Officers escorted drivers along the pass and waited for tow trucks to remove vehicles that had stalled, he said. Snow covered about 30 miles of the road, and visibility was poor. At about noon, they realized that the snow was too thick and that it was likely to continue falling throughout the day. By 12:35 p.m., the road was officially closed, Etchebarne said.

“The timing was perfect,” he said.

Etchebarne attributed the length of the closure to the severity of the storm.

He said Caltrans worked throughout the night to clear the road, but that it would have been impossible to open the road in the middle of the night because of the continued snowfall.

The corridor received between five and eight inches of snow during the storm, said Todd Hall, a meteorologist at the National Weather Service. He said wind speeds were measured at up to 35 mph, although one of the service’s sensors was disabled during the storm.

Caltrans deployed trucks to dump “Ice-Slicer,” a non-corrosive chemical used to melt ice, along with sand to improve traction, spokesman Patrick Chandler said.


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Photo: Alex Rodriguez with California Towcat towed two cars in Gorman as Caltrans worked to clean up Interstate 5, which was closed in both directions. It reopened later Monday. (Anne Cusack, Los Angeles Times / Jan. 2, 2011)

Comments () | Archives (28)

I was diverted from the I-5 to the 58 East (through Bakersfield), then to the 14 South back towards L.A., finally getting back onto the I-5 near the L.A. basin. It was (and I never use this phrase) the day from hell. 15 hours in the car, myriad snowstorms on the diverted routes... same problems on the 14 as those whice occured on the 5. But it was slick, I will say that... and the I-5 is steep. It was probably the right move to shut it down. But it was still annoying and a horrible start to 2011.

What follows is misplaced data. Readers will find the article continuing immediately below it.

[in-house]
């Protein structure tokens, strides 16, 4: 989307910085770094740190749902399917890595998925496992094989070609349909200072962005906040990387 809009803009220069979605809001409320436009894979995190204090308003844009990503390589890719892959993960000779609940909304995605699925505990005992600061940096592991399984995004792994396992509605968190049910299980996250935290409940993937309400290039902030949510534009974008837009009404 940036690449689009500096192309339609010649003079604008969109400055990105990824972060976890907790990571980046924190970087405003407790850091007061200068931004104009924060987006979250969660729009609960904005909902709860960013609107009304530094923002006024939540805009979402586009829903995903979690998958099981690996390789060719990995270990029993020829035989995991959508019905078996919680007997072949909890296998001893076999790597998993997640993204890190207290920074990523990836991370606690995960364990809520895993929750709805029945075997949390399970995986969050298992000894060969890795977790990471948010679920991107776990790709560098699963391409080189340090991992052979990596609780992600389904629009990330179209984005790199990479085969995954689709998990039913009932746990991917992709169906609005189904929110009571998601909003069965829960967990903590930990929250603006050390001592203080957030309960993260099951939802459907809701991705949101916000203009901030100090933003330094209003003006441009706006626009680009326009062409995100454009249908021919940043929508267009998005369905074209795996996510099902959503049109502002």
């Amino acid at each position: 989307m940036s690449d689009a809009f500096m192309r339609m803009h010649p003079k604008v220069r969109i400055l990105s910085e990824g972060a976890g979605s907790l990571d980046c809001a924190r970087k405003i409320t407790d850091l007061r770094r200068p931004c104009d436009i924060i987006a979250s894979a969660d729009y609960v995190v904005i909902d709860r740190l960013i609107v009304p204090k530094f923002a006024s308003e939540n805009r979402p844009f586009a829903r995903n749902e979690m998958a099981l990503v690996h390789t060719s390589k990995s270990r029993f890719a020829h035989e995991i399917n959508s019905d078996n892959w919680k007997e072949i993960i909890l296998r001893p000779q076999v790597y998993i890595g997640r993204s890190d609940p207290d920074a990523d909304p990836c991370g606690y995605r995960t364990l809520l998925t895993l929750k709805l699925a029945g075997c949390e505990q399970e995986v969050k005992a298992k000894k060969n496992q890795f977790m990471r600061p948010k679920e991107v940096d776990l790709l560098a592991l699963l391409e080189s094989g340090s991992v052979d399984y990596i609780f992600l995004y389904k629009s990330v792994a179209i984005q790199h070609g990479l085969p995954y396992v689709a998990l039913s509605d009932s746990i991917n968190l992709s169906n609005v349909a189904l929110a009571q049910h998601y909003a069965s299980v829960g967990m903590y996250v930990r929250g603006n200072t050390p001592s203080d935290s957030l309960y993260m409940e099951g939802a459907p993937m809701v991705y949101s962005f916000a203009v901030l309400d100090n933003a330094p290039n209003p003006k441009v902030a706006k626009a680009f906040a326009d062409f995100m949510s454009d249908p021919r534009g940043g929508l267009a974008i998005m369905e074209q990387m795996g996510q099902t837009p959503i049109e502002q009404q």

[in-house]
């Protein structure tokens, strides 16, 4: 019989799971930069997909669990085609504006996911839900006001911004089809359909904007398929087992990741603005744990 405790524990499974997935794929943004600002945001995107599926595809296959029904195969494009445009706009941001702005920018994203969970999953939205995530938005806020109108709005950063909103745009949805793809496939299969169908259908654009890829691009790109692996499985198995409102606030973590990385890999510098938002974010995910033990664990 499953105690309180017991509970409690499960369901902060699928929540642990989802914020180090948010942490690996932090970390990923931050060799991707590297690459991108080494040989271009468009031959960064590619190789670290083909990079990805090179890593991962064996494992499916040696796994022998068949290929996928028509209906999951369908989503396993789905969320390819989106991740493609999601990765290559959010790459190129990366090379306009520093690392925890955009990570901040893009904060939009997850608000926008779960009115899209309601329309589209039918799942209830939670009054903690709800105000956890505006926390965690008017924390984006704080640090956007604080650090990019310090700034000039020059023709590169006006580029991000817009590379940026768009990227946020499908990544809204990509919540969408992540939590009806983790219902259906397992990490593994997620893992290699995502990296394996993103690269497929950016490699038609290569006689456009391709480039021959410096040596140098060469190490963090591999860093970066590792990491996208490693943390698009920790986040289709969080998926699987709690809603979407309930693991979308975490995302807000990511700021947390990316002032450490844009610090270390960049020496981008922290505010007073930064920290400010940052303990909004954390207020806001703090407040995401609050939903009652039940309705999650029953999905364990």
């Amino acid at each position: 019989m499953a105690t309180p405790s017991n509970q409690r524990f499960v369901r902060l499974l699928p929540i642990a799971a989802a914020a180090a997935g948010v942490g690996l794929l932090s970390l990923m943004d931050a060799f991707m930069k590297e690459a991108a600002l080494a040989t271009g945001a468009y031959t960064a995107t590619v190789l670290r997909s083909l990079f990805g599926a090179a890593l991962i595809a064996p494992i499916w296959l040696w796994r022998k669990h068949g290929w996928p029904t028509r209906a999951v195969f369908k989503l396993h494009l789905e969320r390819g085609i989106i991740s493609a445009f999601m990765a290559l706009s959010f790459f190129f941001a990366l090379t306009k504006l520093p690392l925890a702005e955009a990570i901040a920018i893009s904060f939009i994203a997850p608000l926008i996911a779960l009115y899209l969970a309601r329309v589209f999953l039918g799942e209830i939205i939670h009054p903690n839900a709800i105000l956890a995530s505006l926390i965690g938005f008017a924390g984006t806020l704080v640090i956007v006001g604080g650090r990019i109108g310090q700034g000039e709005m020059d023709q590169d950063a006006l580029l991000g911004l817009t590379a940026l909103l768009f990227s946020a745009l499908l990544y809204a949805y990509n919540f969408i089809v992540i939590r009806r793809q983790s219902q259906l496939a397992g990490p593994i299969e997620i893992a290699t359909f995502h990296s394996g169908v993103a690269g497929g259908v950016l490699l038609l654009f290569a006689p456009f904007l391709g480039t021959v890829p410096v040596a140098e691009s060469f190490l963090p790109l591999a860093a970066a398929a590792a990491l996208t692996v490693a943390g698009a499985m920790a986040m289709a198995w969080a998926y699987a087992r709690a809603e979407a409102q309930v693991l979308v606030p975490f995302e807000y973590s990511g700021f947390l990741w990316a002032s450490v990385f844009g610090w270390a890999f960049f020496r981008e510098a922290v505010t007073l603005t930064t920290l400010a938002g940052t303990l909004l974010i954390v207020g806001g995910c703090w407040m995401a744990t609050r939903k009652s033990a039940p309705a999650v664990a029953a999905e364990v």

I will add this... CHP could have done a better job informing I-5 travellers of the closure... We were in bumper to bumper traffic for 2 hours before seeing one of the electronic signs indicating the close. We could have easily (had we been warned) backtracked and cut back over to the 101... but alas, it was too late.

Finally, after saying all of this... that 58 East goes through some breathtaking stretches of highway back there. I highly suggest checking it out... just not under freakish circumstance.

The Donners thought they could make it over the pass, too.

Sure it wasn't as much snow as in New York, but we have idiots out here who do not know how to drive in snow. It would have been a bloodbath and put many more police and fire first responders in grave danger. Big deal, you got home a day late.